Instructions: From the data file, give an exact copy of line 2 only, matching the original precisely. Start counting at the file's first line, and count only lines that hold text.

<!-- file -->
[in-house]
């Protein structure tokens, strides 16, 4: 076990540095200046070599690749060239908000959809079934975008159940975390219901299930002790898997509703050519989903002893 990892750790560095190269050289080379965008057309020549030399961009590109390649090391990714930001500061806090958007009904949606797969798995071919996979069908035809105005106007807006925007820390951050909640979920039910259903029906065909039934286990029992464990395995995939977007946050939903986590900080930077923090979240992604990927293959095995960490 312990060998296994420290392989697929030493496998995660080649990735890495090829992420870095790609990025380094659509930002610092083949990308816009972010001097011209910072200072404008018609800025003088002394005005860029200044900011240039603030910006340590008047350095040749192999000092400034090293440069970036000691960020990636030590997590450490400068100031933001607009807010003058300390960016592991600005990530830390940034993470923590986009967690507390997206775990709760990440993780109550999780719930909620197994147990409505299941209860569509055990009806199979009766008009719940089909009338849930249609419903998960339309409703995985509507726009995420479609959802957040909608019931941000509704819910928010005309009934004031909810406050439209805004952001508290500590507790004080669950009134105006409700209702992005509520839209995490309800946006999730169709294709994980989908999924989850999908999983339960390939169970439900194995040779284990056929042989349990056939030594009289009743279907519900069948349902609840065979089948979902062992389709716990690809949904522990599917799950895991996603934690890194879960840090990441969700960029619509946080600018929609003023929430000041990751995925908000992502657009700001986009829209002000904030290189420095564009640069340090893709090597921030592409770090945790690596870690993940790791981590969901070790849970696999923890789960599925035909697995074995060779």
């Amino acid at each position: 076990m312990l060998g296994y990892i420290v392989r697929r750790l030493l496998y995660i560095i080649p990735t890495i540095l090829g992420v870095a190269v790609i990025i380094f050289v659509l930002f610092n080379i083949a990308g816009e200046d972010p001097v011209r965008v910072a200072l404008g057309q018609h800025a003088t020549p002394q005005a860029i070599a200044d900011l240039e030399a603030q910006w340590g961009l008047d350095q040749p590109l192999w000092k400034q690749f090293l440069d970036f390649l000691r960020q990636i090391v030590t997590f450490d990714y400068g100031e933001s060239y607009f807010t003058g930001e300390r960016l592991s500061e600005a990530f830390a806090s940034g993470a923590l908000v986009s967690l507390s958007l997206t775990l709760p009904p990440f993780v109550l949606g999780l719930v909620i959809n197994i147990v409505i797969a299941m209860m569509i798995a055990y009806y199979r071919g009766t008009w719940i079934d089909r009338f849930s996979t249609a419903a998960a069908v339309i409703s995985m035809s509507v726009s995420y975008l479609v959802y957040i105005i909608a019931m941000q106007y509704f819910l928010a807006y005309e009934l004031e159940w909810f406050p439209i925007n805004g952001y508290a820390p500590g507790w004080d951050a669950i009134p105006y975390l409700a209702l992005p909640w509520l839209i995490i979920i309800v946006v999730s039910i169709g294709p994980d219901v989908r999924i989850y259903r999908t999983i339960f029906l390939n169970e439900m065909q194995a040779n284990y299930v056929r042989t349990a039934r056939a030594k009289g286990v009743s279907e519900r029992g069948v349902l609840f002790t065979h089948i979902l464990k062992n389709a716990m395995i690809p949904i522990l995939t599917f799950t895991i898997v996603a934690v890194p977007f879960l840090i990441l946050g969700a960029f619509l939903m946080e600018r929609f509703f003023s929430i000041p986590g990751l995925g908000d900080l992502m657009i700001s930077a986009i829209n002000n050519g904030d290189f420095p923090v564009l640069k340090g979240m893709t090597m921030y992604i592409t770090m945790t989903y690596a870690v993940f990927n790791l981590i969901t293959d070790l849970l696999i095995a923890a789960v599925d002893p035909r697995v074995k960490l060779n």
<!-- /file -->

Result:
């Protein structure tokens, strides 16, 4: 076990540095200046070599690749060239908000959809079934975008159940975390219901299930002790898997509703050519989903002893 990892750790560095190269050289080379965008057309020549030399961009590109390649090391990714930001500061806090958007009904949606797969798995071919996979069908035809105005106007807006925007820390951050909640979920039910259903029906065909039934286990029992464990395995995939977007946050939903986590900080930077923090979240992604990927293959095995960490 312990060998296994420290392989697929030493496998995660080649990735890495090829992420870095790609990025380094659509930002610092083949990308816009972010001097011209910072200072404008018609800025003088002394005005860029200044900011240039603030910006340590008047350095040749192999000092400034090293440069970036000691960020990636030590997590450490400068100031933001607009807010003058300390960016592991600005990530830390940034993470923590986009967690507390997206775990709760990440993780109550999780719930909620197994147990409505299941209860569509055990009806199979009766008009719940089909009338849930249609419903998960339309409703995985509507726009995420479609959802957040909608019931941000509704819910928010005309009934004031909810406050439209805004952001508290500590507790004080669950009134105006409700209702992005509520839209995490309800946006999730169709294709994980989908999924989850999908999983339960390939169970439900194995040779284990056929042989349990056939030594009289009743279907519900069948349902609840065979089948979902062992389709716990690809949904522990599917799950895991996603934690890194879960840090990441969700960029619509946080600018929609003023929430000041990751995925908000992502657009700001986009829209002000904030290189420095564009640069340090893709090597921030592409770090945790690596870690993940790791981590969901070790849970696999923890789960599925035909697995074995060779």